FFT for micrographs

After my supervisor jokingly meantioned that I could clean up some micrographs using fourier transform, I thought I might give it a quick go, knowing that this was possible using gimp plugins, and after having some past experience in installing other plugins for the gimp. This is something that is made easier after the stable release of debian now includes gimp 2 rather than gimp 1.3.

A search for ‘gimp plugin fft debian’ lead me to a useful blog postFFT on images, and The GIMP by kstars. Following kstars advice I downloaded from here, i’m not sure I successfully compiled the binaries in the source package, however it seems to already include the necessary binaries.

There is also detailed description of how to remove coherent noise using GIMP in the The GIMP wikibook.

Before processing
The image before processing.

The processing
The fourier transform of the image, after manual blurring, position indicated by arrows.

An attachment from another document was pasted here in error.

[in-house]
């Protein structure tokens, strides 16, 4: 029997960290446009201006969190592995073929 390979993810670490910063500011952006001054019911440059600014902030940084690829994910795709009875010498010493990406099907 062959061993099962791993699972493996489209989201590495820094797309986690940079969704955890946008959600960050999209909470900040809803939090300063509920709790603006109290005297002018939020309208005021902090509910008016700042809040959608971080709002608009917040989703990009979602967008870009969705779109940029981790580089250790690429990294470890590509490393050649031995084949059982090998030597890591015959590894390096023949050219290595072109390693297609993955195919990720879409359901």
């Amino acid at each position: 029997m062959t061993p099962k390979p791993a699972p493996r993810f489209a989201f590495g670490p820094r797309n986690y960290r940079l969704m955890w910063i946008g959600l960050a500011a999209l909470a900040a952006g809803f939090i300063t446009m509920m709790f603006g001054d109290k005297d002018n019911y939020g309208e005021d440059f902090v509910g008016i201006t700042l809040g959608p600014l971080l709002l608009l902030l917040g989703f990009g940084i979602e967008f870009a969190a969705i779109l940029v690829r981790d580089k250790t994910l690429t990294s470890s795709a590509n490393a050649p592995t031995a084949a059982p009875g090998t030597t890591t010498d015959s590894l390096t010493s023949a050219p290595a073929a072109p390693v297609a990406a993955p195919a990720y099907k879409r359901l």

After processing
The image after processing, periodic lines removed, cracking is more clearly shown.

Larger versions of the images can be seen at the followingLink. So as we can see, a Professor knows that is it OK if he leaves periodic scratches after polishing, because his students can remove them by image processing.


2 Responses

  1. Amazing! It’s made a really big difference. How did the periodic noise get there in the first place?
    In my case it was some faulty camera.
    Glad you found my blog post useful.

  2. The periodic noise is actually a real feature in that it’s machining marks on the samples. These where not removed by grinding with sand paper and polishing with diamond paste which is the normal way we prepare samples for microscopy, because we were very eager to see how deep the cracks went.

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